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Hyper Growth At a Time of Uncertainty: Part 1

Liran Haimovitch | Co-Founder & CTO

7 minutes

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Most companies strive to manage periods of hypergrowth and when they’re in it, their goal is to remain there, riding those waves up as far as they possibly can. ‘Hyper growth’ is a term first coined by Alexander V. Izosimov. The World Economic Forum, taking it a step further, explained it as a company’s “need to have a compound annual growth rate (CAGR) of greater than 40%.”. However, for a more relaxed definition, one can understand it as being  “a phase of rapid expansion that companies experience as they scale”. And what company isn’t looking to experience just that?


Times are ever-changing, and while we try and keep up with all that’s happening around us in the world today, it may seem odd to think about company growth. However, some companies will and do benefit from these global changes.



Two types of companies are likely to encounter hypergrowth during these times. The first are the awesome companies out there that are going into (or maintaining) hypergrowth irrespective of the world around them. They might not grow as fast as under these circumstances, but they may definitely find their way to hypergrowth. The second type of companies are those that help the world deal with the current circumstances. Those may be directly addressing the crisis, through tools such as telemedicine and advanced medical technologies, or supporting us throughout this crisis through online collaboration, eCommerce and delivery, and so on.

The Lucky Winners

This might seem odd to you, but looking back at the 2008 recession, there were quite a few companies that not only survived but thrived.

Who were these, you ask? Companies such as Lego, Groupon, Amazon, and Netflix (and more, but I’ll save you from reading through the long list). The most surprising among them were Lego and Groupon. Lego maintained hyper-growth due to its expansion into global markets. And Groupon? Fun fact: they only started the company in the midst of the economic downturn, but since their platform helped deal with current circumstances by giving consumers a way to save on most everything, they succeeded.

What’s still true: Business as Usual

While we find ourselves living in unprecedented times, experiencing the likes of which we only dreamed of in apocalypse movies, we still find that no matter the chaos outside, for some of us, it’s still business as usual in the office. And for hyper-growth companies, this means that many of the tried and true guidelines are still in effect:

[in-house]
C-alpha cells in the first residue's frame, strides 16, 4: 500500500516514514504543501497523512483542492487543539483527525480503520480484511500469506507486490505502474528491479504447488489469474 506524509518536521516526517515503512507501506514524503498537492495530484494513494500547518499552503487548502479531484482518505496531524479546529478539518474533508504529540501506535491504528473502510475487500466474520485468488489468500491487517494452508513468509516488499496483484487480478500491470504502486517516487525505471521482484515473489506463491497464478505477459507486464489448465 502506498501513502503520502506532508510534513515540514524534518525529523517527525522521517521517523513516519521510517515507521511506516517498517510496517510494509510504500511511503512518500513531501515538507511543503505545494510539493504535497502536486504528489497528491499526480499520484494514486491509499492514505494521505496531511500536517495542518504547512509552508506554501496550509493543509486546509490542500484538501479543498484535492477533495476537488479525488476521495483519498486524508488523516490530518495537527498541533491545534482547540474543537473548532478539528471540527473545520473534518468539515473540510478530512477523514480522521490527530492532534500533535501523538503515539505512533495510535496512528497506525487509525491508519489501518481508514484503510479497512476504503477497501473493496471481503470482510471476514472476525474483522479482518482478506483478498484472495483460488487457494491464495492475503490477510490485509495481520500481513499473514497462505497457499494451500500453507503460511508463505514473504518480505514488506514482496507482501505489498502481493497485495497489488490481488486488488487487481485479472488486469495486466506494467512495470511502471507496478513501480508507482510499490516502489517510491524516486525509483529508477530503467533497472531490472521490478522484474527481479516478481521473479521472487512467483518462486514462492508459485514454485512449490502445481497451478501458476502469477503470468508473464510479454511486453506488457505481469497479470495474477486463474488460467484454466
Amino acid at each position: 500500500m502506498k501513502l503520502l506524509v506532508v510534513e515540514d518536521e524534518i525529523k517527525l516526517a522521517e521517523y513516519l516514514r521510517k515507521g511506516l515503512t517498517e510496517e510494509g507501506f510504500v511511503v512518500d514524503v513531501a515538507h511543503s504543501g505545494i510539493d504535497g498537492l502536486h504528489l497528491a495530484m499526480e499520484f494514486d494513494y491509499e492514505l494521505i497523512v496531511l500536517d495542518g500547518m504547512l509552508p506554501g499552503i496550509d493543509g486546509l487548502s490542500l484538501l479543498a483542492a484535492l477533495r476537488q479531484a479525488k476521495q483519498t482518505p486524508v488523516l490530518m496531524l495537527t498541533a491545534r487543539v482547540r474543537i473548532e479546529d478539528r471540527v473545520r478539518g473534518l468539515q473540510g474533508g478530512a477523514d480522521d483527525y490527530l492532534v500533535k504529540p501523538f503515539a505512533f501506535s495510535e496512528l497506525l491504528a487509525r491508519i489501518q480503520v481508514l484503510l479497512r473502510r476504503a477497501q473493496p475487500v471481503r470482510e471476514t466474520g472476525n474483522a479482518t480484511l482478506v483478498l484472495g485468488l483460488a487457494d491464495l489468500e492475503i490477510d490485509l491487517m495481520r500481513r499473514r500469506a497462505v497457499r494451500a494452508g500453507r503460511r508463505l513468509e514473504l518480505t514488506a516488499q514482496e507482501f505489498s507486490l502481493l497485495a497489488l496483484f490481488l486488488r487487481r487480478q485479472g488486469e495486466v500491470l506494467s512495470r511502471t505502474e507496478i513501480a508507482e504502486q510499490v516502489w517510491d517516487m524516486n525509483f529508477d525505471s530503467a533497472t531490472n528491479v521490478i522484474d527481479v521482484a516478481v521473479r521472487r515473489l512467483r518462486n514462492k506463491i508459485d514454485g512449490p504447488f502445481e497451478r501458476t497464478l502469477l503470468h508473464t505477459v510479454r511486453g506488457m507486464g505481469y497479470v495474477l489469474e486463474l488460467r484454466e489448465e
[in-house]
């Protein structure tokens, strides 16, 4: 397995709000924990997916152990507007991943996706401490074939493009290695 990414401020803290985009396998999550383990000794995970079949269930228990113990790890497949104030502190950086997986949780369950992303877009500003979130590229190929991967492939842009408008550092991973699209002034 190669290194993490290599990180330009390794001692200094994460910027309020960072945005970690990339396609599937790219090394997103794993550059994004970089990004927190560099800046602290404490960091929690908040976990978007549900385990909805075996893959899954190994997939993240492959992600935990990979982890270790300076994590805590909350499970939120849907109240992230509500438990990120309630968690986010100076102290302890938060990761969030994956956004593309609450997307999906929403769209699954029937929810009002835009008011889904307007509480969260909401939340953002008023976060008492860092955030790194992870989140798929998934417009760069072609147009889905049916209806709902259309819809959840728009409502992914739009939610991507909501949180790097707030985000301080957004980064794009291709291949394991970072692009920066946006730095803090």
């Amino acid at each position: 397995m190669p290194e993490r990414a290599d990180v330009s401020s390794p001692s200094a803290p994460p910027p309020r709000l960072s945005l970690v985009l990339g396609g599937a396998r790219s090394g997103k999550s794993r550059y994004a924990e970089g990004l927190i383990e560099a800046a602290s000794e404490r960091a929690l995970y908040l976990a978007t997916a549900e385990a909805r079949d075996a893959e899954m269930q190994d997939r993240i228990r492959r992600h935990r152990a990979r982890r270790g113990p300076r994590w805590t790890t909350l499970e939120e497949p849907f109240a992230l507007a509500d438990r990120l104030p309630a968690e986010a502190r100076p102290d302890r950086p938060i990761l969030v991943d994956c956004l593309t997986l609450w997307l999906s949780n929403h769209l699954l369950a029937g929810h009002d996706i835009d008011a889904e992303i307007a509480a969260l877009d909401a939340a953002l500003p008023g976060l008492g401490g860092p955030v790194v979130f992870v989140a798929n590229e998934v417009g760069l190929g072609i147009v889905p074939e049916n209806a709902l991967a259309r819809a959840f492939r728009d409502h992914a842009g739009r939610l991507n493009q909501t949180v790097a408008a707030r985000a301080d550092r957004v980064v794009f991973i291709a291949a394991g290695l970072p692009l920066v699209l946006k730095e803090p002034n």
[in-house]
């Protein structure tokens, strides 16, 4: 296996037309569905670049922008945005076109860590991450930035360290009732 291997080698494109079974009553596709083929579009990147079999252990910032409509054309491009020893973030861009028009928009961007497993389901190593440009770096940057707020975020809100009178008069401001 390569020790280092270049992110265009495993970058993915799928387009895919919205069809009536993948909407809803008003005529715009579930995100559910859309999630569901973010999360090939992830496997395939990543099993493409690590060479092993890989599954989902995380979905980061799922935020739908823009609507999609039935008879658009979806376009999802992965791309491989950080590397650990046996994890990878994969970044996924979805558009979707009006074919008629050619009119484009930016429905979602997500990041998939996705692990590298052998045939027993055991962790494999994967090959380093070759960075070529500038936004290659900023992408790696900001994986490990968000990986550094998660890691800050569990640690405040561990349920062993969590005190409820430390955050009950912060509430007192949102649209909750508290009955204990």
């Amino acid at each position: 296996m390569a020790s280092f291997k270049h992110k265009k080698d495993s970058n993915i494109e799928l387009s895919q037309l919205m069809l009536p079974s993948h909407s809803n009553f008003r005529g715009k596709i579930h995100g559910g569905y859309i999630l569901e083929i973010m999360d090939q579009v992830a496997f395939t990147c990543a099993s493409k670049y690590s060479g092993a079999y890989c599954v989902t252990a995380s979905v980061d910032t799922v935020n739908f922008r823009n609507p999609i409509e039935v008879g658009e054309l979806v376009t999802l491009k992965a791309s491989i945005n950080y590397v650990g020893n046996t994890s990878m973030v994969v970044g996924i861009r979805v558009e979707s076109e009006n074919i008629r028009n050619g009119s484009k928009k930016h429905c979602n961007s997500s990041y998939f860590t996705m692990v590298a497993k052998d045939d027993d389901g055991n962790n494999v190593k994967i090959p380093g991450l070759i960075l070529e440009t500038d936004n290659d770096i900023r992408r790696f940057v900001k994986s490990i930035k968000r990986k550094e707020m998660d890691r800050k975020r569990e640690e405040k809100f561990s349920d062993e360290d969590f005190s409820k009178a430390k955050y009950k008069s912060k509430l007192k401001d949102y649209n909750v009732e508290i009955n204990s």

1. In order to ensure growth, you need Sales to continue to, well, sell. Focusing on sales enablement, aka aligning all aspects of your sales- the people, the programs, and the processes- will help you to maintain hyper-growth. Your sales team might just be your golden ticket to the chocolate factory, or in this case, to managing growth. It’s an upward spiral- the more they sell, the more you grow.
  1. Focus less on innovation. Yes, we can all agree that innovation is what propels you into the nether-sphere of success. And yet, when you are in hyper-growth, you are already doing something right. Focus more on what’s already there, than what might be there someday. Take fewer risks and instead work with what you know will succeed (see above, please) and keep some of that creativity on the back burner.
  1. Culture is an inevitable part of your company and is what will truly determine how your employees work when you are not there. As you are scaling up and giving up much of your direct influence, promoting the proper culture within your company is the only way to keep things going the way you envision them. Whether it be defining culture in clear observable terms or ensuring managers reinforce target behaviors, among others, will help maintain it while you continue to scale up.
  2. Empowerment is another key principle to keep your organization (over)achieving its goals as you scale. Make sure employees have full ownership over their tasks, the tools they need to carry them out, and the motivation to get it done. By empowering your people at the tip of the spear, they will take it and run with it, ensuring the growth of your company.